Aiyangar, A. K., Vivanco, J., Au, A. G., Anderson, P. A., Smith, E. L., & Ploeg, H. L. (2014). Dependence of Anisotropy of Human Lumbar Vertebral Trabecular Bone on Quantitative Computed TomographyBased Apparent Density. J. Biomech. Eng.Trans. ASME, 136(9), 10 pp.
Abstract: Most studies investigating human lumbar vertebral trabecular bone (HVTB) mechanical propertydensity relationships have presented results for the superiorinferior (SI), or “ onaxis” direction. Equivalent, directly measured data from mechanical testing in the transverse (TR) direction are sparse and quantitative computed tomography (QCT) densitydependent variations in the anisotropy ratio of HVTB have not been adequately studied. The current study aimed to investigate the dependence of HVTB mechanical anisotropy ratio on QCT density by quantifying the empirical relationships between QCTbased apparent density of HVTB and its apparent compressive mechanical propertieselastic modulus (Eapp), yield strength (sigma(y)), and yield strain (epsilon(y))in the SI and TR directions for future clinical QCTbased continuum finite element modeling of HVTB. A total of 51 cylindrical cores (33 axial and 18 transverse) were extracted from four L1 human lumbar cadaveric vertebrae. Intact vertebrae were scanned in a clinical resolution computed tomography (CT) scanner prior to specimen extraction to obtain QCT density, rho(CT). Additionally, physically measured apparent density, computed as ash weight over wet, bulk volume, rho(app), showed significant correlation with rho(CT) [rho(CT) = 1.0568 x rho(app), r = 0.86]. Specimens were compression tested at room temperature using the Zetos bone loading and bioreactor system. Apparent elastic modulus (Eapp) and yield strength (sigma(y)) were linearly related to the rho(CT) in the axial direction [ESI = 1493.8 x (rho(CT)), r = 0.77, p < 0.01; sigma(Y,SI) = 6.9 x (rho(CT)) = 0.13, r = 0.76, p < 0.01] while a powerlaw relation provided the best fit in the transverse direction [ETR 3349.1 x (rho(CT))(1.94), r = 0.89, p < 0.01; sigma(Y,TR) 18.81 x (rho(CT)) 1.83, r = 0.83, p < 0.01]. No significant correlation was found between epsilon(y) and rho(CT) in either direction. Eapp and sigma(y) in the axial direction were larger compared to the transverse direction by a factor of 3.2 and 2.3, respectively, on average. Furthermore, the degree of anisotropy decreased with increasing density. Comparatively, epsilon(y) exhibited only a mild, but statistically significant anisotropy: transverse strains were larger than those in the axial direction by 30%, on average. Ability to map apparent mechanical properties in the transverse direction, in addition to the axial direction, from CTbased densitometric measures allows incorporation of transverse properties in finite element models based on clinical CT data, partially offsetting the inability of continuum models to accurately represent trabecular architectural variations.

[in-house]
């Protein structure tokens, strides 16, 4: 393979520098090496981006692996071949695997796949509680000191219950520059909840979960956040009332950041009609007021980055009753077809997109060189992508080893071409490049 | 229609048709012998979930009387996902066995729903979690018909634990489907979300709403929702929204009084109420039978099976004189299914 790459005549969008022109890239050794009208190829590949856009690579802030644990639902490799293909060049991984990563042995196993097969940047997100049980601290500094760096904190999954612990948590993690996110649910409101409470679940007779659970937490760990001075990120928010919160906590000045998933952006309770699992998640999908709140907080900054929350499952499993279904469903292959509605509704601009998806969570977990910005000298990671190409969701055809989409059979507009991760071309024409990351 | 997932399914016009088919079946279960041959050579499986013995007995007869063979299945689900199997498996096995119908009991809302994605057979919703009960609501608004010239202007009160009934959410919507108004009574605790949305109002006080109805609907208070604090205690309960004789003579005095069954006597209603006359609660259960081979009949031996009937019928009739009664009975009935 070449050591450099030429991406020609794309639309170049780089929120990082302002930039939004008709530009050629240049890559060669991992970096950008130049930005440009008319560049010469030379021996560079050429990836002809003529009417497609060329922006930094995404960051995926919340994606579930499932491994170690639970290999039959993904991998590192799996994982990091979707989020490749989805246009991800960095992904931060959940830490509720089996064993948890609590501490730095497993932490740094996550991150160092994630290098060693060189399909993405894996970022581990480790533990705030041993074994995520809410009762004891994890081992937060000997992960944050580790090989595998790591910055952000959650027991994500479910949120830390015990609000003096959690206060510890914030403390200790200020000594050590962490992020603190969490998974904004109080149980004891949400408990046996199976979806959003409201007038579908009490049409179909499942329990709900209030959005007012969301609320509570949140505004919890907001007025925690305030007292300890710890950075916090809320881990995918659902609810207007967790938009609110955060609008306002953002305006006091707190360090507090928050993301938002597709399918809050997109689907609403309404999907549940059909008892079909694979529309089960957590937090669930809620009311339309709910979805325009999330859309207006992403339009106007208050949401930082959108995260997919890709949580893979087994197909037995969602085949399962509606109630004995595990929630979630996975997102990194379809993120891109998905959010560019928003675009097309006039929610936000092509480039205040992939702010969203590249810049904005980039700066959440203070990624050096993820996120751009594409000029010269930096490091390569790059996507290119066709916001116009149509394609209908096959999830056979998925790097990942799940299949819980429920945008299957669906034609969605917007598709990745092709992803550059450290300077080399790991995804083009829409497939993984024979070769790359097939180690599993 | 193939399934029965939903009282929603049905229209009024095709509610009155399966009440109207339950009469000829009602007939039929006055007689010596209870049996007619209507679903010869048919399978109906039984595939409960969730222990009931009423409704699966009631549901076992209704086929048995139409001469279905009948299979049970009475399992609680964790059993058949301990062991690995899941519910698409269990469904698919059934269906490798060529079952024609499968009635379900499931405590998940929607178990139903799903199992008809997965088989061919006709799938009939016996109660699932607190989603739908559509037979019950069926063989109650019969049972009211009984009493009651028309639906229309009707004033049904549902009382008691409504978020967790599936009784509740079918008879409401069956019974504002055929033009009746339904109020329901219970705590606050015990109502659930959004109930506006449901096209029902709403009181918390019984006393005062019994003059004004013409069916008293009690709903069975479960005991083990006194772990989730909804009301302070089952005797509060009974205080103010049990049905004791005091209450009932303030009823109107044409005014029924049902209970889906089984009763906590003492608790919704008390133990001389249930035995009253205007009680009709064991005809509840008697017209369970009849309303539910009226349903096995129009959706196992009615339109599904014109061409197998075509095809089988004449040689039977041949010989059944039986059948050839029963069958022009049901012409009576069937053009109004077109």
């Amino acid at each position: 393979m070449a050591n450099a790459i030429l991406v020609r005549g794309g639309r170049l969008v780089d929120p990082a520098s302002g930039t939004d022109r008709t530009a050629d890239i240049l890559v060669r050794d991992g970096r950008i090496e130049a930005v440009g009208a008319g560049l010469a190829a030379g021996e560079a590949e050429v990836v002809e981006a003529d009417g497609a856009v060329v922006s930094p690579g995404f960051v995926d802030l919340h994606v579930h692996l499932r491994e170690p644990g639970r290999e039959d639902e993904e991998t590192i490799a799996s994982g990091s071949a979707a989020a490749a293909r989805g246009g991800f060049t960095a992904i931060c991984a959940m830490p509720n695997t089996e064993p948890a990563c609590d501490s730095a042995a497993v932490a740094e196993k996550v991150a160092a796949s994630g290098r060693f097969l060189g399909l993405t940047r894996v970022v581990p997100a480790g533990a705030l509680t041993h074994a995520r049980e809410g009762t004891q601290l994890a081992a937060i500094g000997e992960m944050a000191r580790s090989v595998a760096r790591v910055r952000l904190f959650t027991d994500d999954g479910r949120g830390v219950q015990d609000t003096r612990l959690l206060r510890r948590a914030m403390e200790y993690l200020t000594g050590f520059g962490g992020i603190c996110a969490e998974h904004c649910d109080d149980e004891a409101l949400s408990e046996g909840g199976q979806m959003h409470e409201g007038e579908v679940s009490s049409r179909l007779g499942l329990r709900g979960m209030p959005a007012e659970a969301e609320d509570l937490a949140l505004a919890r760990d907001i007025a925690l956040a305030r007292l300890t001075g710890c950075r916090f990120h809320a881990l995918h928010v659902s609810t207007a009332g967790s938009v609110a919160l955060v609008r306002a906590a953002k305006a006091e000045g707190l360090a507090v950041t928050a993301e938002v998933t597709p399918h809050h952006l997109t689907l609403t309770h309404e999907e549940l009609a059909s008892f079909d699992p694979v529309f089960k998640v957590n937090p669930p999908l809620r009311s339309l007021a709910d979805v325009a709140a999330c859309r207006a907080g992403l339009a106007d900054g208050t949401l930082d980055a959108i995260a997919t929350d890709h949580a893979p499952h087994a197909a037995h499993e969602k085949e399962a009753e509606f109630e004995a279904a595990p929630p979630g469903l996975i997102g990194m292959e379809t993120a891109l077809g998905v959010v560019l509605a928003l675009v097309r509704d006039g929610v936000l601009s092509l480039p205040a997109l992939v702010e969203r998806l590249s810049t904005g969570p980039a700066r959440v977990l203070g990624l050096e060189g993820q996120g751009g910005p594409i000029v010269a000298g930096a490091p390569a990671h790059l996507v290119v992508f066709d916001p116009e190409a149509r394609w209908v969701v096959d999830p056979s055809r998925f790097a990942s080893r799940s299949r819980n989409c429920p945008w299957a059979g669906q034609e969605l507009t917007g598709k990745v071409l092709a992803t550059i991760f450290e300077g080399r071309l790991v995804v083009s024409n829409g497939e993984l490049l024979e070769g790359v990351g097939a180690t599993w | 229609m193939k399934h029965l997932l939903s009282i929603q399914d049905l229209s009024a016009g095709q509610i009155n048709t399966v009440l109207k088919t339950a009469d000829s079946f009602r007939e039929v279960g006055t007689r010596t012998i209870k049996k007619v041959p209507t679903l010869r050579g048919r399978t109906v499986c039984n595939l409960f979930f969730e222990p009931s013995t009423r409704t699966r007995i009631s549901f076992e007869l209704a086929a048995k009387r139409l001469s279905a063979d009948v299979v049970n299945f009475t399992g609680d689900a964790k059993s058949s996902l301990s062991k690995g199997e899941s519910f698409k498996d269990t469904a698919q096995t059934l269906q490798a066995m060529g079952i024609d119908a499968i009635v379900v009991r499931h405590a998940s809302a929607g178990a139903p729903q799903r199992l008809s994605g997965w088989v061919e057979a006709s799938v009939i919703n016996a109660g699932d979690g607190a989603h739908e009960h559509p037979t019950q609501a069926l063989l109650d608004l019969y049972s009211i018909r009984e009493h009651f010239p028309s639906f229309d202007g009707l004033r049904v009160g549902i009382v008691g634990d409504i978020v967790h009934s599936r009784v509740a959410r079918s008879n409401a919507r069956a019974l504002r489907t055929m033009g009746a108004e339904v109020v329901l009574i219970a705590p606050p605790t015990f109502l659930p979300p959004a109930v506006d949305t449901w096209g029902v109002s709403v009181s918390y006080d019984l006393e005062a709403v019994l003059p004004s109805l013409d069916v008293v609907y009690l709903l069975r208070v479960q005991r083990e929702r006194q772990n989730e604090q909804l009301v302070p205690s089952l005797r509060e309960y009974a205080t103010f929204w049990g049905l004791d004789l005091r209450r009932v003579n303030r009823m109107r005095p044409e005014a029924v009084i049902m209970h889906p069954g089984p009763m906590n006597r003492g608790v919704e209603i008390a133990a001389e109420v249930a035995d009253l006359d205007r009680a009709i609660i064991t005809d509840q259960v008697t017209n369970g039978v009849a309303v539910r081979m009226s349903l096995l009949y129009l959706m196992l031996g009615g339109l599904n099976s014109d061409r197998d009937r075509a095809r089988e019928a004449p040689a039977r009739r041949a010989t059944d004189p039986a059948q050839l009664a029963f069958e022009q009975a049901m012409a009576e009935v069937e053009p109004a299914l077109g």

Barrera, J., HomemDeMello, T., Moreno, E., Pagnoncelli, B. K., & Canessa, G. (2016). Chanceconstrained problems and rare events: an importance sampling approach. Math. Program., 157(1), 153–189.
Abstract: We study chanceconstrained problems in which the constraints involve the probability of a rare event. We discuss the relevance of such problems and show that the existing samplingbased algorithms cannot be applied directly in this case, since they require an impractical number of samples to yield reasonable solutions. We argue that importance sampling (IS) techniques, combined with a Sample Average Approximation (SAA) approach, can be effectively used in such situations, provided that variance can be reduced uniformly with respect to the decision variables. We give sufficient conditions to obtain such uniform variance reduction, and prove asymptotic convergence of the combined SAAIS approach. As it often happens with IS techniques, the practical performance of the proposed approach relies on exploiting the structure of the problem under study; in our case, we work with a telecommunications problem with Bernoulli input distributions, and show how variance can be reduced uniformly over a suitable approximation of the feasibility set by choosing proper parameters for the IS distributions. Although some of the results are specific to this problem, we are able to draw general insights that can be useful for other classes of problems. We present numerical results to illustrate our findings.



Bernales, A., Reus, L., & Valdenegro, V. (2022). Speculative bubbles under supply constraints, background risk and investment fraud in the art market. J. Corp. Financ., Early Access.